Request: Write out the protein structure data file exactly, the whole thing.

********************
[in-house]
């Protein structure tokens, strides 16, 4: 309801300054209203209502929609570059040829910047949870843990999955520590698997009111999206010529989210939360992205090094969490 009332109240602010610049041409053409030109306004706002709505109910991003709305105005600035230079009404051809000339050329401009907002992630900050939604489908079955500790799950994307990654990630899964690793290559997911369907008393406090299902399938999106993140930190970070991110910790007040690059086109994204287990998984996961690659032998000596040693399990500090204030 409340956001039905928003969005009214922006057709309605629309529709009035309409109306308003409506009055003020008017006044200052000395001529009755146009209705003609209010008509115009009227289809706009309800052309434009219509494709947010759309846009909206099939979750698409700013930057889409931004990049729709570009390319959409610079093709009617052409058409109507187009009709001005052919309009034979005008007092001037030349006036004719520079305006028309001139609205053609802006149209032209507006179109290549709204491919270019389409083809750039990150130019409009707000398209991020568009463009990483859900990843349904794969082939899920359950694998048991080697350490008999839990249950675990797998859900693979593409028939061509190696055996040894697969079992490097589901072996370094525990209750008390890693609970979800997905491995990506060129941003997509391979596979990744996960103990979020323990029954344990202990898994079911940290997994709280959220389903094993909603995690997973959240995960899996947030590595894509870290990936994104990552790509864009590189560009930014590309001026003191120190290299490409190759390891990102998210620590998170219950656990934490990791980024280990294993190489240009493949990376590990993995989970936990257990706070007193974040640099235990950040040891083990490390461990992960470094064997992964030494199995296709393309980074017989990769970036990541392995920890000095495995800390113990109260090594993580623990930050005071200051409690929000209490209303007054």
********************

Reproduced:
[in-house]
């Protein structure tokens, strides 16, 4: 309801300054209203209502929609570059040829910047949870843990999955520590698997009111999206010529989210939360992205090094969490 009332109240602010610049041409053409030109306004706002709505109910991003709305105005600035230079009404051809000339050329401009907002992630900050939604489908079955500790799950994307990654990630899964690793290559997911369907008393406090299902399938999106993140930190970070991110910790007040690059086109994204287990998984996961690659032998000596040693399990500090204030 409340956001039905928003969005009214922006057709309605629309529709009035309409109306308003409506009055003020008017006044200052000395001529009755146009209705003609209010008509115009009227289809706009309800052309434009219509494709947010759309846009909206099939979750698409700013930057889409931004990049729709570009390319959409610079093709009617052409058409109507187009009709001005052919309009034979005008007092001037030349006036004719520079305006028309001139609205053609802006149209032209507006179109290549709204491919270019389409083809750039990150130019409009707000398209991020568009463009990483859900990843349904794969082939899920359950694998048991080697350490008999839990249950675990797998859900693979593409028939061509190696055996040894697969079992490097589901072996370094525990209750008390890693609970979800997905491995990506060129941003997509391979596979990744996960103990979020323990029954344990202990898994079911940290997994709280959220389903094993909603995690997973959240995960899996947030590595894509870290990936994104990552790509864009590189560009930014590309001026003191120190290299490409190759390891990102998210620590998170219950656990934490990791980024280990294993190489240009493949990376590990993995989970936990257990706070007193974040640099235990950040040891083990490390461990992960470094064997992964030494199995296709393309980074017989990769970036990541392995920890000095495995800390113990109260090594993580623990930050005071200051409690929000209490209303007054």